Surges and Setbacks for Trash-to-Gas Electricity

Canadian firm seizes the lead in garbage gasification after low gas prices and activists sideline Boston’s Ze-gen

4 min read

22 November 2011—Gasification power plants can now vaporize municipal waste to generate renewable power with a greatly reduced risk of the dioxin emissions that soured neighborhoods on waste incineration in decades past. Nevertheless, pushing gasification technology to commercial scale has proven tough, especially in North America. Equipment-jamming trash, low electricity prices, and enduring community opposition to any facility that resembles an incinerator have derailed every proposed project in the United States and Canada to date.

This year’s casualty was Boston-based gasification developer Ze-gen. Its innovative technology uses molten metal to turn trash into syngas (a combination of carbon monoxide and hydrogen), which is subsequently burned to generate electricity. Ze-gen’s gasification system was profiled optimistically by Spectrum in 2010, but the company scrapped plans for a plant in Massachusetts that it had vowed to complete by the end of 2011.

Hope for a breakthrough now rests with Canadian gasification firm Plasco Energy, which is on the verge of commercializing a new technology centered on electric-arc plasma torches. The trash is heated to break it into crude, impure syngas, which is then zapped with plasma torches to further refine it. The remaining impurities are siphoned off and run back through the system until only pure syngas and pellets of slag—suitable as building material—are left. The syngas powers a generator, and waste heat is fed back to break down more trash.

What distinguishes Ottawa-based Plasco, besides its gasification process, are the partnership it has with its hometown, where it hopes to begin building a plant this year, and a promise from the province of Ontario to pay a premium price for the plant’s power.

One thing is certain: There is little risk that plants such as those run by Plasco and Ze-gen will run out of feedstock. While cities in the United States produced roughly the same amount of waste in 1998 and 2008, the proportion they sent to landfills grew by 8.2 percent over that decade at the expense of both recycling and waste-based power generation, according to the most recent "State of Garbage in America" report from Columbia University’s Earth Engineering Center. In all, landfills absorbed 69.3 percent of waste in 2008, compared with just 6.7 percent sent to incinerators and 24.1 percent sent to recycling. (The U.S. Environmental Protection Agency, which reported a decline in landfilling and a rise in recycling over the same decade, acknowledged potential flaws in its data this summer.)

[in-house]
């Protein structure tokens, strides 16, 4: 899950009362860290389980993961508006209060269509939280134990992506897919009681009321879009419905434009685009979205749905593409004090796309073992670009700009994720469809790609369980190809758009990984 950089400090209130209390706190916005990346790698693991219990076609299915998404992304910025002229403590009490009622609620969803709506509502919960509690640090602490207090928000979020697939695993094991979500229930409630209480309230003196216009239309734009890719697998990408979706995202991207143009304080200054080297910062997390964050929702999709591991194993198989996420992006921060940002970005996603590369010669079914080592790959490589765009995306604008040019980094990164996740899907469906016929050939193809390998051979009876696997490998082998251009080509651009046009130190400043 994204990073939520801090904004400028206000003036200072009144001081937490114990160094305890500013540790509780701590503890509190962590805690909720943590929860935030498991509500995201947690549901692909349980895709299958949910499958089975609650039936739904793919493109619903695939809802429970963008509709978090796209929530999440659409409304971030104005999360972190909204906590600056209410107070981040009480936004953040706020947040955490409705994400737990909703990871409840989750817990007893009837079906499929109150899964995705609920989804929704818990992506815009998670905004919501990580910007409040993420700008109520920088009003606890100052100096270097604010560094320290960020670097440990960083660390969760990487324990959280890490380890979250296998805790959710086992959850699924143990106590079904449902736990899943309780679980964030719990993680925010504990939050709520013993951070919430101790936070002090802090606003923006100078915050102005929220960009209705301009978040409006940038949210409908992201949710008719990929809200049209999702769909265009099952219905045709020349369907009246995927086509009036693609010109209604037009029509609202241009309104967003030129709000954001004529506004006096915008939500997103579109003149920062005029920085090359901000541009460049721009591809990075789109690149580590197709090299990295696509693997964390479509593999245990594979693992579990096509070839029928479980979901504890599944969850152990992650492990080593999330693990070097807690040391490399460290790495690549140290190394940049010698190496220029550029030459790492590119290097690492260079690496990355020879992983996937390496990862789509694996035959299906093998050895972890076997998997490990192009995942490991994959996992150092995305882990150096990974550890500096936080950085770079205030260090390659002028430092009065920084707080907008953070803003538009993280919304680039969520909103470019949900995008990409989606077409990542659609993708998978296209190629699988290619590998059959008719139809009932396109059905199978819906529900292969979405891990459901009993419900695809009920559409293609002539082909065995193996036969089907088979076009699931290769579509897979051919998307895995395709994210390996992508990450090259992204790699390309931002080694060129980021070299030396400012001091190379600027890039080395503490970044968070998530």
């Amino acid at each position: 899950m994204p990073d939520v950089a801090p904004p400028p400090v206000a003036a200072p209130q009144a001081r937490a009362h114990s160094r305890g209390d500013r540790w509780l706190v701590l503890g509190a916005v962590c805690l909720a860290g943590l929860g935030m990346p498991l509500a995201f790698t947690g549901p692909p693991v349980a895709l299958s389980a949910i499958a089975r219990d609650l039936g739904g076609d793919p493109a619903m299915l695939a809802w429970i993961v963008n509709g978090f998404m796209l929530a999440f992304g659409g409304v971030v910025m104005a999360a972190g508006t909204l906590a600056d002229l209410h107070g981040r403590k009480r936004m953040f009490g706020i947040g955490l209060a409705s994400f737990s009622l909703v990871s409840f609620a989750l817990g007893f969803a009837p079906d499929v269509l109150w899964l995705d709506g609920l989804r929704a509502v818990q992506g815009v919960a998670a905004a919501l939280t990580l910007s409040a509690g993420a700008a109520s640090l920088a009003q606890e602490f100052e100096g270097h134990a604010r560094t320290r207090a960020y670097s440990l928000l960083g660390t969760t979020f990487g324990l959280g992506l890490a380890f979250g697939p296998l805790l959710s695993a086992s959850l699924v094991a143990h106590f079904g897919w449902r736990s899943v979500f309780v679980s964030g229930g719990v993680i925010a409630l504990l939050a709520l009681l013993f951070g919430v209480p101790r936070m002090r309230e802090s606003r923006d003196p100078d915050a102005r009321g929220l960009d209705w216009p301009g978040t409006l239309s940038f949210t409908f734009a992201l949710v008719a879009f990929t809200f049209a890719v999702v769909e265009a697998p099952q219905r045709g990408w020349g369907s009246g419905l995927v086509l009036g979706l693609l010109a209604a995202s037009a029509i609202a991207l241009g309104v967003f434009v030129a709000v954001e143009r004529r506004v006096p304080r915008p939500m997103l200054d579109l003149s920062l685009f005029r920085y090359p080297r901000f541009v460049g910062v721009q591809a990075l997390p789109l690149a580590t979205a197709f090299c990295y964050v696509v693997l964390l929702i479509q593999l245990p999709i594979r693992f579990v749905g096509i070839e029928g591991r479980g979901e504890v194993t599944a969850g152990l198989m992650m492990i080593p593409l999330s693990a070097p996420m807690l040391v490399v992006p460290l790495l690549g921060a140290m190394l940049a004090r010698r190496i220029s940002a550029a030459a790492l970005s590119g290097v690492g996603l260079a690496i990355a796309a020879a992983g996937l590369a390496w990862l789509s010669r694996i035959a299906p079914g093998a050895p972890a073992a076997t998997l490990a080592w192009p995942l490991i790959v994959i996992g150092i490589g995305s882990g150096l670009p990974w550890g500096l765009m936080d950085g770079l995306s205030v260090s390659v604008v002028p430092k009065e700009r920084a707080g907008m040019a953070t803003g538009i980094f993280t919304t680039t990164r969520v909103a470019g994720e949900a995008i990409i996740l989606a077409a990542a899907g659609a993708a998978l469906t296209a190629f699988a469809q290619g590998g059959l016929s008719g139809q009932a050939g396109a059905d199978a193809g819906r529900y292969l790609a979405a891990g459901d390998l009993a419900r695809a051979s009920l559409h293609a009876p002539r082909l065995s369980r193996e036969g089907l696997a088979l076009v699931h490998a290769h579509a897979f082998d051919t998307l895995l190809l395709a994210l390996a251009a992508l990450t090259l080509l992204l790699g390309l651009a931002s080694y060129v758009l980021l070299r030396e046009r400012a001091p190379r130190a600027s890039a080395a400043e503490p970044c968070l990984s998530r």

Some environmental groups such as the Sierra Club oppose waste-based energy, seeing it as diverting resources from recycling. In contrast the Energy Recovery Council, a Washington-based trade group, commissioned a 2009 analysis that found that communities with waste-to-energy plants actually recycle a higher proportion of their trash than the national average.

Policy experts increasingly support waste-to-energy technology, seeing it as a complement to recycling programs rather than a competitor. Joe Fargione, lead scientist for the Nature Conservancy, an environmental group based in Arlington, Va., has estimated that energy from trash could displace 10 to 15 percent of today’s U.S. coal consumption. And he notes that unlike crop-based bioenergy generation, waste-based energy production does not come with land-use problems.